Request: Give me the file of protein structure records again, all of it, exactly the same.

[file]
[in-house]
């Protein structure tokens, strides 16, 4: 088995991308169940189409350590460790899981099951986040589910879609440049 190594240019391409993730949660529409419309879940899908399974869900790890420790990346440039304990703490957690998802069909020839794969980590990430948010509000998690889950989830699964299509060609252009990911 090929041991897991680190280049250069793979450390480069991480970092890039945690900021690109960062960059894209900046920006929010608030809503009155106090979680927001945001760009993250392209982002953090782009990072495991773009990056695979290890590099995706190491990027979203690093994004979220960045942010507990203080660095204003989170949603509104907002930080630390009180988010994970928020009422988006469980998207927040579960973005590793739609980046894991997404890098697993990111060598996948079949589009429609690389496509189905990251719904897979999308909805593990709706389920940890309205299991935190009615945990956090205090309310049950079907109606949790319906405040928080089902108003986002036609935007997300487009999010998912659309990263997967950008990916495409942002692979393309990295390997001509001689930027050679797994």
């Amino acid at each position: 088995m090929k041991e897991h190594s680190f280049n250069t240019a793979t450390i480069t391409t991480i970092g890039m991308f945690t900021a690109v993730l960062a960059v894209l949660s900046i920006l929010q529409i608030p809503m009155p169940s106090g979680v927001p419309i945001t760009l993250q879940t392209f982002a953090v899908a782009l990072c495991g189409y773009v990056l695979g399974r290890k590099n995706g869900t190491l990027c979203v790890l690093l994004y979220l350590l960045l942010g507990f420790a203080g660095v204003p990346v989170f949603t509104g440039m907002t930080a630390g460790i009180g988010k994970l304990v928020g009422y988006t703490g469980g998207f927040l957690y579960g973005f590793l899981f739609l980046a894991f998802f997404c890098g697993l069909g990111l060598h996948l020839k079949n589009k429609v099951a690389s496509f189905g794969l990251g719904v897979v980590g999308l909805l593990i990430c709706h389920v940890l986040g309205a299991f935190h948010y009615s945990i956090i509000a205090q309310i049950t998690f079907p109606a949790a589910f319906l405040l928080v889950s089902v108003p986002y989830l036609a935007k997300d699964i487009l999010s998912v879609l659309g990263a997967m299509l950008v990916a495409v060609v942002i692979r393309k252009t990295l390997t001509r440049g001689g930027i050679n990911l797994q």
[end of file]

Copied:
[in-house]
């Protein structure tokens, strides 16, 4: 088995991308169940189409350590460790899981099951986040589910879609440049 190594240019391409993730949660529409419309879940899908399974869900790890420790990346440039304990703490957690998802069909020839794969980590990430948010509000998690889950989830699964299509060609252009990911 090929041991897991680190280049250069793979450390480069991480970092890039945690900021690109960062960059894209900046920006929010608030809503009155106090979680927001945001760009993250392209982002953090782009990072495991773009990056695979290890590099995706190491990027979203690093994004979220960045942010507990203080660095204003989170949603509104907002930080630390009180988010994970928020009422988006469980998207927040579960973005590793739609980046894991997404890098697993990111060598996948079949589009429609690389496509189905990251719904897979999308909805593990709706389920940890309205299991935190009615945990956090205090309310049950079907109606949790319906405040928080089902108003986002036609935007997300487009999010998912659309990263997967950008990916495409942002692979393309990295390997001509001689930027050679797994």
């Amino acid at each position: 088995m090929k041991e897991h190594s680190f280049n250069t240019a793979t450390i480069t391409t991480i970092g890039m991308f945690t900021a690109v993730l960062a960059v894209l949660s900046i920006l929010q529409i608030p809503m009155p169940s106090g979680v927001p419309i945001t760009l993250q879940t392209f982002a953090v899908a782009l990072c495991g189409y773009v990056l695979g399974r290890k590099n995706g869900t190491l990027c979203v790890l690093l994004y979220l350590l960045l942010g507990f420790a203080g660095v204003p990346v989170f949603t509104g440039m907002t930080a630390g460790i009180g988010k994970l304990v928020g009422y988006t703490g469980g998207f927040l957690y579960g973005f590793l899981f739609l980046a894991f998802f997404c890098g697993l069909g990111l060598h996948l020839k079949n589009k429609v099951a690389s496509f189905g794969l990251g719904v897979v980590g999308l909805l593990i990430c709706h389920v940890l986040g309205a299991f935190h948010y009615s945990i956090i509000a205090q309310i049950t998690f079907p109606a949790a589910f319906l405040l928080v889950s089902v108003p986002y989830l036609a935007k997300d699964i487009l999010s998912v879609l659309g990263a997967m299509l950008v990916a495409v060609v942002i692979r393309k252009t990295l390997t001509r440049g001689g930027i050679n990911l797994q």